History of the Law Library and About Our Namesake
The Law Library was officially created by the Board of Trustees of The Cincinnati College in 1874. From this time until 1925 the administration of the Law Library was handled primarily by the Standing Committee on the Library. The Library of 1874 was established with an appropriation of $5,000 with an additional $1,500 appropriated annually for ongoing expenses.
During the period of 1888 to 1925, the Dean and faculty took over the responsibility of selecting, purchasing, and paying for the books for the Library. By 1903 the book ollection consisted of 12,000 volumes and the reading room seated 300, a capacity not reached again until the present building.
In 1918 the Cincinnati Law School and the University of Cincinnati merged forming the University of Cincinnati College of Law. In 1925 Mr. and Mrs. Charles Taft gave $75,000 to the University of Cincinnati to construct a building for the Law School. Taft Hall was dedicated in October 1925. The Library contained about 14,000 volumes.
Alfred K. Morrison was the law librarian from 1927 to 1949. He held the distinction of being the first editor of the Cincinnati Law Review. After Mr. Morrison's retirement in 1949, Robert Mace became the Law Librarian. He held the post until 1956. The size of the collection at that time had grown to 40,000 volumes.
The new law librarian in 1956 was William Jeffrey Jr., the first librarian of the Law Library to hold a library science degree. He came very well qualified, having been the Librarian of the Law Library at Drake University, and the Assistant Librarian at both Harvard and Yale Law Libraries.
The Robert S. Marx estate donated $425,000 in the early 1960’s to finance the construction of the Robert S. Marx Law Library. The building, which had shelf space for 100,000 volumes, was completed in 1964 and dedicated in 1965. Mr. Earl Warren, Chief Justice of the U.S. Supreme Court, gave the dedicatory address.
By 1972, the collection had expanded so greatly that there was approximately one year of shelf space remaining, making the physical facilities inadequate. The Ohio Board of Regents approved $6.25 million for construction of an enlarged building. The University and the alumni supplemented 2 million. During this period of time, Prof. Jeffrey retired as Law Librarian. In 1976 he was succeeded by Jorge Carro as the new Law Librarian. Mr. Carro had been the Law Librarian and associate professor at Ohio Northern University.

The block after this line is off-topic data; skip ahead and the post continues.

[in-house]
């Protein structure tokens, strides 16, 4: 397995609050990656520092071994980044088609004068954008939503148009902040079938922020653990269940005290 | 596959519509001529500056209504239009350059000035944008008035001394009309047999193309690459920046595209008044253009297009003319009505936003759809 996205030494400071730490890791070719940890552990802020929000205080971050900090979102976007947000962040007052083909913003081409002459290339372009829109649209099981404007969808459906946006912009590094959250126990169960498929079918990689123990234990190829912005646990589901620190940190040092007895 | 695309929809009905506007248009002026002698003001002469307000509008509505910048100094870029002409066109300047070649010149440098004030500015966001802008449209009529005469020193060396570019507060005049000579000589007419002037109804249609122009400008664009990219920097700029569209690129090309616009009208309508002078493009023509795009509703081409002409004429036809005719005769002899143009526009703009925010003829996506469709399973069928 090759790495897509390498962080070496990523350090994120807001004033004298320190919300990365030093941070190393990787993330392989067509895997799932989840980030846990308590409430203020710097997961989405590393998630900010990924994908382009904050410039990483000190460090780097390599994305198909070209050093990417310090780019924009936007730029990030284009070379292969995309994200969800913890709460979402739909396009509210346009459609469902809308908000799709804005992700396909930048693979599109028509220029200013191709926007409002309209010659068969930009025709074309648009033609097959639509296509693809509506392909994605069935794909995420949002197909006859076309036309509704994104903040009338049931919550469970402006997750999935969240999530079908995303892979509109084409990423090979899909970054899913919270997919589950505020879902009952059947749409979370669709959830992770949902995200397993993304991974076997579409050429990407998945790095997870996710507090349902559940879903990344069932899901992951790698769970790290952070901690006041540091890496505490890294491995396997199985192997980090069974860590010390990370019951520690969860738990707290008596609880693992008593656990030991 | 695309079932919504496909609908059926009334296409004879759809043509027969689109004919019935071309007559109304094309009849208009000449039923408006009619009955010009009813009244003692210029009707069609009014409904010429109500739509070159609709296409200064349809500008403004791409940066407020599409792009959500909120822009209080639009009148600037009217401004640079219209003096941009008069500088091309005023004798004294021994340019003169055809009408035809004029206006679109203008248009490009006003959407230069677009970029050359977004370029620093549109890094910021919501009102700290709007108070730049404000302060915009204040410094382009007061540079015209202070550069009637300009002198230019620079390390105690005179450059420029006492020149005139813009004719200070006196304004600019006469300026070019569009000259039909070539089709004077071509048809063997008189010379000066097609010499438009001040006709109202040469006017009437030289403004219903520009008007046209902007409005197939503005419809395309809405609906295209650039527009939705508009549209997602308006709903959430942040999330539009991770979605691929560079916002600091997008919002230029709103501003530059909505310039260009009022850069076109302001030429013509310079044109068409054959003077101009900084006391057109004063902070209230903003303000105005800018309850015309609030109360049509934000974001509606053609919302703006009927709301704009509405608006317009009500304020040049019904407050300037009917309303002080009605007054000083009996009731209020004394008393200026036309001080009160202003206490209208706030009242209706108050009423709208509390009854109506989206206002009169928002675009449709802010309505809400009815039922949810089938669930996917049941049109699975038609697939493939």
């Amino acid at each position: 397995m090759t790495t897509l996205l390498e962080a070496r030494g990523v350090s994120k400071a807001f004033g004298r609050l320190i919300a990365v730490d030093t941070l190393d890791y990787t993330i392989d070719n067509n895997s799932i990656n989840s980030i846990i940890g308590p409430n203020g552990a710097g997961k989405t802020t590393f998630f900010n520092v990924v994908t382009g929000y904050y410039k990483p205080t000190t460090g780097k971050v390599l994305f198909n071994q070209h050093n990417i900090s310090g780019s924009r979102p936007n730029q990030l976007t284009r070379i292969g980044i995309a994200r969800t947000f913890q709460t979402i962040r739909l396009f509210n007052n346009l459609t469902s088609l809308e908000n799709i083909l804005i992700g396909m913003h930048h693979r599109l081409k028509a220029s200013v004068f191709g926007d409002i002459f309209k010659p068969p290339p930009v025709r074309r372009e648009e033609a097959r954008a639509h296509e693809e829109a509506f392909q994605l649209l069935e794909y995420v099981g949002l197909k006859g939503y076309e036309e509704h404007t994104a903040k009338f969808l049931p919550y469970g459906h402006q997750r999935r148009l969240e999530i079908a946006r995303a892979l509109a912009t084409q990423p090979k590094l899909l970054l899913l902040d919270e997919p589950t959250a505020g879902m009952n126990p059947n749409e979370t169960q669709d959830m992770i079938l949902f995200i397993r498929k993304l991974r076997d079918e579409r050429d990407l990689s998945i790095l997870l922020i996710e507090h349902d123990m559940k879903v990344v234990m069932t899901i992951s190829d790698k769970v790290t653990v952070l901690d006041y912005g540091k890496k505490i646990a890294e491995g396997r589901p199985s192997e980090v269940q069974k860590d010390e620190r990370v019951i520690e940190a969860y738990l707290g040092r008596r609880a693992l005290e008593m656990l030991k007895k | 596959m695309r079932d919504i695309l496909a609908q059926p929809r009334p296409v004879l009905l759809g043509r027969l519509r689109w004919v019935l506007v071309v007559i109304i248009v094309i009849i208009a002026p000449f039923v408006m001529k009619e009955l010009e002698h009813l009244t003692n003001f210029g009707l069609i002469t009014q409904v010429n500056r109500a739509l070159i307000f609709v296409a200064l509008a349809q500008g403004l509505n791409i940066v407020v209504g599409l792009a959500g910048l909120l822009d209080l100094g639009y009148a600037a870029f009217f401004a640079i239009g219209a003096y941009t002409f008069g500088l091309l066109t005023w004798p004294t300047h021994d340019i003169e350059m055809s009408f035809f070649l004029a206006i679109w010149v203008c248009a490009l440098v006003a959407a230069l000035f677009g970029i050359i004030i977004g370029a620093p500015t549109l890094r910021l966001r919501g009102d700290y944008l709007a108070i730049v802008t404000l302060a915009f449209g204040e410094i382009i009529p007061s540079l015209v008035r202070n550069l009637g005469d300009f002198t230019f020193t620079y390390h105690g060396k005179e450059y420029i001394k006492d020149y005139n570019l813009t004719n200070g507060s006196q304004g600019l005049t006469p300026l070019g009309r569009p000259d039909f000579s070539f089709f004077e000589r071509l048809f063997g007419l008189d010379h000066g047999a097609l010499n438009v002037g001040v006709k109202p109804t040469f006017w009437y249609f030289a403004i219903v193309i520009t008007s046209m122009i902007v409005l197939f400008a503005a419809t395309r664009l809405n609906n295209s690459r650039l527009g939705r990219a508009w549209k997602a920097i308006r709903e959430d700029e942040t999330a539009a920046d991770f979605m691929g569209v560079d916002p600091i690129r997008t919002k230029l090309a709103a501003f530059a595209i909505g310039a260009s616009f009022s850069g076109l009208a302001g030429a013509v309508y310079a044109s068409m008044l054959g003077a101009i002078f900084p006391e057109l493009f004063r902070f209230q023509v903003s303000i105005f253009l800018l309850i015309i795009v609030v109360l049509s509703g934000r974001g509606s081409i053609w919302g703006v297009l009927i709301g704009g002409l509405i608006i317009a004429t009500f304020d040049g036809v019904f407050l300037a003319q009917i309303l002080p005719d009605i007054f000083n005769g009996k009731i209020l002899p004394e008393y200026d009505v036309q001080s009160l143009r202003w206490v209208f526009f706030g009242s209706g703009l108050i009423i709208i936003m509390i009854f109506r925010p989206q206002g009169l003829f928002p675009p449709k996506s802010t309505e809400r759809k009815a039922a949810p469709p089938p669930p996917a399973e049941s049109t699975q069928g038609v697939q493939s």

Removal of the wing portion of Taft Hall and construction of the new building were undertaken in the fall of 1979 when Prof. Gordon Christenson was Dean of the College of Law. The Law Library and law school addition were completed in the summer of 1982, making it one of the most attractive law schools in the nation. The brick interior walls, classic wooden bookcases, structural arches and bridges, and circular windows, give it a unique character. The new College of Law Library was dedicated in April 1983 by U.S. Supreme Court Justice, Sandra Day O'Connor.
The Urban Morgan Human Rights Institute was begun at the College in 1980. The Library received funds from the Institute to begin a special collection in the human rights field. Professor Carro retired to teach fulltime on the College of Law faculty in 1986. It was during his tenure that the new library was built.
In 1986, Taylor Fitchett became the Law Librarian. She had been the Associate Law Librarian at the Tulane Law Library. During the 1980s the Law Library holdings went online with the advent of the UCLID system, linking all libraries of the University.
Virginia Thomas served as Director of the Law Library and Information Technology from 2000 – 2009. In early 2009 she was succeeded by Kenneth J. Hirsh, formerly the Director of Computing Services at Duke University School of Law.
Robert S. Marx was the founder of the Disabled American Veterans. He was a graduate of Cincinnati Law School, a highly successful Cincinnati attorney, and a judge of the Cincinnati Superior Court. He also taught at the College of Law, and was an early proponent of skills training, having developed a course on "Facts" during the 1950's. He endowed the Marx Lecture Series, and his estate endowed the construction of a new library building in the early 1960's.